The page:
A small vessel, with two captive Indians on board as
guides and pilots, sent to explore the coasts of North Vir-
ginia, was unfortunately driven by a storm to the West
Indies, where she was seized by the Spaniards. But
another ship, fitted out at the sole expense of Sir John
Popham, and under command of Martin Pring, whom we
have seen already a successful navigator on those coasts,
brought back such favorable reports that it was resolved

- at once to commence a settlement.

1607. Two ships were got ready, with forty-five colonists, accompanied by two of the Indians whom Weymouth had carried to England. With George Popham as president of the council, and Raleigh Gilbert as admiral, these colAugust, onists established 'themselves on a small island at the mouth of the Sagadahoc, or Kennebee, where they built a fort called St. George. The winter proved unexpect- chosen edly long and severe, and, in the depth of it, their storehouse was unfortunately burned. The president died; 1607. and a ship, which arrived in the spring with supplies, brought news of the death of Sir John Popham and Sir John Gilbert, the two chief patrons of the enterprise. It was necessary for Raleigh Gilbert to go home to look after the inheritance which his brother had left him. The discouraged colonists embarked also, and all returned to England. No better success attended a company of adventurers 1610. for Newfoundland, got up by John Guy, a Bristol merchant, in which the celebrated Lord Bacon, and other persons of consequence, were interested as partners. A patent was obtained, and a colony was sent to Conception Bay; but the enterprise was soon abandoned. Nothing further was attempted for several years, except a few fishing voyages to the coast of North Virginia, undertaken, it would seem, by the private enterprise of individual members of the company, among whom Sir Ferdinando Gorges was most zealous. Monhiggon, a small island some distance off the coast, between the Penobscot and the Kennebec, became the chief rendezvous of the fishermen. - Captain Smith, so conspicuous during the first years 1614. of the colony at Jamestown, not finding his services appreciated by the London Company, embarked on one of these voyages. While the ships lay at Monhiggon, employed in fishing, in a boat with eight men he explored the coast from Penobscot Bay to the extremity of Cape Cod. He gave to this coast the name of New ENGLAND, a name confirmed by the Prince of Wales, afterward Charles I., to whom Smith presented a map he had drawn, soon afterward published, with a description of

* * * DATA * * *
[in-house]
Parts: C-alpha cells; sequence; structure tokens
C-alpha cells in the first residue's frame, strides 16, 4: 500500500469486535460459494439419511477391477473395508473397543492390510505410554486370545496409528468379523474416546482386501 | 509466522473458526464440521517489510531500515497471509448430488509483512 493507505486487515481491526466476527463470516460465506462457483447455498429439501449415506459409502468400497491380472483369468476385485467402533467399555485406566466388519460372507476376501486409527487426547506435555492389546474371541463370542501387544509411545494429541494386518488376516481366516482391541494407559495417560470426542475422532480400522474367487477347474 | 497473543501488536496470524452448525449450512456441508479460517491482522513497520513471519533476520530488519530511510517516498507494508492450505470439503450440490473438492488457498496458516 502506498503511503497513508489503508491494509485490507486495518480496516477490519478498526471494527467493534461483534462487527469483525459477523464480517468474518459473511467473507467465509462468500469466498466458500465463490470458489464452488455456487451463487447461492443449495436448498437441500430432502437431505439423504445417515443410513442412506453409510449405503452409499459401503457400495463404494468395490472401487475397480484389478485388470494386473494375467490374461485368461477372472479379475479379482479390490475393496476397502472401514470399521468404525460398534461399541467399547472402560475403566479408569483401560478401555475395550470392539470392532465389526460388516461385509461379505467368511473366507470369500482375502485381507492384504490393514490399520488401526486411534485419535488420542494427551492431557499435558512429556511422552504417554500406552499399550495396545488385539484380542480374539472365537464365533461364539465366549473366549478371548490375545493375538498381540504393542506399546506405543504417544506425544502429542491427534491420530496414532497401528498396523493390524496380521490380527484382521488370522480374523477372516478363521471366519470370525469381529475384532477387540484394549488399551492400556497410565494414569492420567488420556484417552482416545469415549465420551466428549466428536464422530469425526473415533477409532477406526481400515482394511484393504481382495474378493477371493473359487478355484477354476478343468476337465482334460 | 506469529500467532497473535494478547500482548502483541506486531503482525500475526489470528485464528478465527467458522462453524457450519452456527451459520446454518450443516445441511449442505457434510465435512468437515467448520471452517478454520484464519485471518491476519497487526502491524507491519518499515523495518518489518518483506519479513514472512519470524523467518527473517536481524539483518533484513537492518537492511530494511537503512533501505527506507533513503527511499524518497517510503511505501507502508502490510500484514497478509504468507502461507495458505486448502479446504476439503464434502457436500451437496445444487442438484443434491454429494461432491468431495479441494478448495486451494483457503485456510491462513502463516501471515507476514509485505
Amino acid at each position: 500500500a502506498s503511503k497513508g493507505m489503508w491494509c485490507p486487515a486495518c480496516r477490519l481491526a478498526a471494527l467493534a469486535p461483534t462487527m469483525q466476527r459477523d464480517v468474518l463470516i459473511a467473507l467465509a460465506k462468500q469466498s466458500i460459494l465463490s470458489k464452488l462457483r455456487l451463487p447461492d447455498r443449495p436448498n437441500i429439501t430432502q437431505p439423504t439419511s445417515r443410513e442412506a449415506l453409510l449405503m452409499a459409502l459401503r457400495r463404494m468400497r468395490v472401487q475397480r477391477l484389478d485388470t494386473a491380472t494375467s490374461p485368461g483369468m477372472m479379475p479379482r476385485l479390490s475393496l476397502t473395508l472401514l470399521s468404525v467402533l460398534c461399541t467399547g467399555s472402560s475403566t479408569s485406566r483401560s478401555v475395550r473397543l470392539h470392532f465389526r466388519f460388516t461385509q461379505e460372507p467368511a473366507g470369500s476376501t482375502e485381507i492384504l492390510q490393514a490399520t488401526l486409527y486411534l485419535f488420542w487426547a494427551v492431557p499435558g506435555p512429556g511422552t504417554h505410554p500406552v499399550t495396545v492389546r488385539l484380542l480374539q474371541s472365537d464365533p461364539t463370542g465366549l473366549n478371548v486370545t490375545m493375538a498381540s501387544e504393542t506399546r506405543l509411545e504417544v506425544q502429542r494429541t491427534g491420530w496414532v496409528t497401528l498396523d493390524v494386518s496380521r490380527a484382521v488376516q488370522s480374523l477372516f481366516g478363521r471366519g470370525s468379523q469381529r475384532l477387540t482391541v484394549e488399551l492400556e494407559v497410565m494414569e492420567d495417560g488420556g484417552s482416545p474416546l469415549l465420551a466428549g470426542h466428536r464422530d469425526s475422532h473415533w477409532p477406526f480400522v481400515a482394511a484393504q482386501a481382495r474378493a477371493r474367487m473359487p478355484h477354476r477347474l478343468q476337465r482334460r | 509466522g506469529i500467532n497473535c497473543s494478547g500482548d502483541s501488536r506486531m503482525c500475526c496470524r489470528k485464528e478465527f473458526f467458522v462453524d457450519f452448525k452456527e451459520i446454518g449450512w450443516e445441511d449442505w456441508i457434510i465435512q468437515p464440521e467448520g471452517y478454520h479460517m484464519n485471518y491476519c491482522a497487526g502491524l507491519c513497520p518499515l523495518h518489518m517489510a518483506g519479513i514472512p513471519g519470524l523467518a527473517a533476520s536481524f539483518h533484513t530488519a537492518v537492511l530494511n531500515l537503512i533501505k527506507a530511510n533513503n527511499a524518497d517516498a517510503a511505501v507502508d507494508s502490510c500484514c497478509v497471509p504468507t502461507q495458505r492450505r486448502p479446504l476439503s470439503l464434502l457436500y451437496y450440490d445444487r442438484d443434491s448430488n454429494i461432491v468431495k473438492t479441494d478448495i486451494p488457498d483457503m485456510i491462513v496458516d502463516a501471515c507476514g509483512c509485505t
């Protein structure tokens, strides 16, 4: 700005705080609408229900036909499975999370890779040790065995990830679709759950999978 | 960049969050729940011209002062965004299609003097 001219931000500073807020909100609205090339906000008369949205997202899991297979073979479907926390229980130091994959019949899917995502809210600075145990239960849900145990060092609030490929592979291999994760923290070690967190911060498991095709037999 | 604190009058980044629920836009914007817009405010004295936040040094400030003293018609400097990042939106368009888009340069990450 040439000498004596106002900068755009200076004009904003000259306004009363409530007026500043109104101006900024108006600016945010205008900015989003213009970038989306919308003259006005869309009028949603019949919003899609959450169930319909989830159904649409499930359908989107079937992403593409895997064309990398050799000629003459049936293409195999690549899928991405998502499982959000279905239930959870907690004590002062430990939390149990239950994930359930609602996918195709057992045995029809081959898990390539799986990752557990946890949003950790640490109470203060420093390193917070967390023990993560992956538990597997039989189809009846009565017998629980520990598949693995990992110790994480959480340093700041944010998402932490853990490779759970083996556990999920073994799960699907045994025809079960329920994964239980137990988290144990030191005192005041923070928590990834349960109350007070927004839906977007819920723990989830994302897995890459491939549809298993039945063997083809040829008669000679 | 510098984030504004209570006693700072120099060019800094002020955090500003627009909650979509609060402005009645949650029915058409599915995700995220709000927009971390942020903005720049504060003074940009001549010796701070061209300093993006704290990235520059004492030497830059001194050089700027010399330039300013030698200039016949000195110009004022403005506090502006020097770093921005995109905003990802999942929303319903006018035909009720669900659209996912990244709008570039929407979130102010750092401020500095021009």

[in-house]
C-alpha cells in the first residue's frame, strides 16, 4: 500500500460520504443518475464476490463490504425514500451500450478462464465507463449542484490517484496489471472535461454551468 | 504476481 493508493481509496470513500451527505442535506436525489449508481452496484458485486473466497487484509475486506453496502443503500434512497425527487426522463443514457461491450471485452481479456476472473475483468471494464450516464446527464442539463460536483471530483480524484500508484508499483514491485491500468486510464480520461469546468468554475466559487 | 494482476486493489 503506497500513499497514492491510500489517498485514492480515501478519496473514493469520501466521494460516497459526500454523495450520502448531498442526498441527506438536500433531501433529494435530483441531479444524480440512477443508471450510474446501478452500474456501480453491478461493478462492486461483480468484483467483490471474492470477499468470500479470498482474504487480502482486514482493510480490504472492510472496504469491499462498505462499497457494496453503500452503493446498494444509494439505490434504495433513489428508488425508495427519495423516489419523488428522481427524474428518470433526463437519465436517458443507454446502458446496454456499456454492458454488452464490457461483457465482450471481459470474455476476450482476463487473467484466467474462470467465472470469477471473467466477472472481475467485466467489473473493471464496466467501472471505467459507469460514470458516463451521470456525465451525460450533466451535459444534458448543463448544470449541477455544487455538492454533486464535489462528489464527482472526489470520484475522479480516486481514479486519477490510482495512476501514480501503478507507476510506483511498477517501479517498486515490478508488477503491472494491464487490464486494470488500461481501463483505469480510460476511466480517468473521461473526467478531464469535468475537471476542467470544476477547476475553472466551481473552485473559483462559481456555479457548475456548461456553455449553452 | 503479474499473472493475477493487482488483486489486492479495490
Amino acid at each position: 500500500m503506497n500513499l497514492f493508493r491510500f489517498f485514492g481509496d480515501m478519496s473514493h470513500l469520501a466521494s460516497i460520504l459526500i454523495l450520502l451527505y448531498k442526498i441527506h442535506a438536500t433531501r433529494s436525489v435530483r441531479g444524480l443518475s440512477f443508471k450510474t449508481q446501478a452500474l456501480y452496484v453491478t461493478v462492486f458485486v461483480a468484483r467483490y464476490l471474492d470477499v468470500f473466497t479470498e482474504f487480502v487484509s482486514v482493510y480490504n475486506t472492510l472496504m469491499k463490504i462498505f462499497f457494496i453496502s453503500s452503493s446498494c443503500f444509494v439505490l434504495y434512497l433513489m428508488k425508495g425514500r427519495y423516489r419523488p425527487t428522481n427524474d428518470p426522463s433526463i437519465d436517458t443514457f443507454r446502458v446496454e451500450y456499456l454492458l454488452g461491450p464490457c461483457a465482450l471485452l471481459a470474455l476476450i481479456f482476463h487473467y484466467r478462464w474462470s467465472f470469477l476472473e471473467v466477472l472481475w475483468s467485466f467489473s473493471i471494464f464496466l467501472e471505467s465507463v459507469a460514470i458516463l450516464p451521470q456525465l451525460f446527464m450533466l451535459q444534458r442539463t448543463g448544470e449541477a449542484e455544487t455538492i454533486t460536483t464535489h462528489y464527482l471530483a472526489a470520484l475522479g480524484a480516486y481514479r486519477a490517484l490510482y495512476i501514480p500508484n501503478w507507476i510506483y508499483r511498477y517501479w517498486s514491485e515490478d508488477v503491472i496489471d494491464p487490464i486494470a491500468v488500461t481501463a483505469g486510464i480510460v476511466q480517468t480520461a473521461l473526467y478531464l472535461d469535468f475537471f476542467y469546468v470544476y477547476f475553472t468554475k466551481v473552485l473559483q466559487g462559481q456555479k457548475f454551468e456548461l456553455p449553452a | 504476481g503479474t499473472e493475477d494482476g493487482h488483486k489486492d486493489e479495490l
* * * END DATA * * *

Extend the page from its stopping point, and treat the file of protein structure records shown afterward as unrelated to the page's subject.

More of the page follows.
chapter the country. Hunt, master of one of these ships, kid

1614.

1616.

1618.

1620. Nov. 3.

mapped twenty-seven of the natives from the coast of
Cape Cod, and carried them to Malaga with his cargo
of fish, where, he attempted to sell them as slaves; but
some benevolent friars, learning the facts, took from him
such as were left, to be instructed as missionaries. This
exploration by Smith was cotemporaneous with that of
the five Dutch vessels under Corstiaensen, Block, and
Mey; the names New England and New Netherland
both date from the same year.
In the employ of several members of the Plymouth
Company, Smith made an unsuccessful attempt at plant-
ing a little colony in New England. He was once driv-
en back by a storm, and afterward left by his crew in
the hands of pirates, from whom he escaped in an open
boat. Not discouraged by these mishaps, he spent sev-
eral months in visiting the gentry and merchants of the
west of England, to stir them to new enterprises.
The Virginia Company, by their second charter, had
already obtained a distinct and separate grant of terri-
tory, and the Plymouth Company now applied for a sim-
ilar grant. They were warmly opposed by the Virginia
Company and the private traders, who maintained the
policy of leaving the New England fishery free; but,
after a two years' solicitation, they succeeded in obtain-
ing a charter from the king, known among New En-
gland historians as the “Great Patent.” By this char.
ter, the whole of North America, from the fortieth to the
forty-eighth degree of north latitude, excepting, however,
all places “actually possessed by any other Christian
prince or people,” was granted in full property, with ex-
clusive rights of jurisdiction, settlement, and traffic, to
forty noble, wealthy, and influential persons, incorporated
as “The Council established at Plymouth, in the County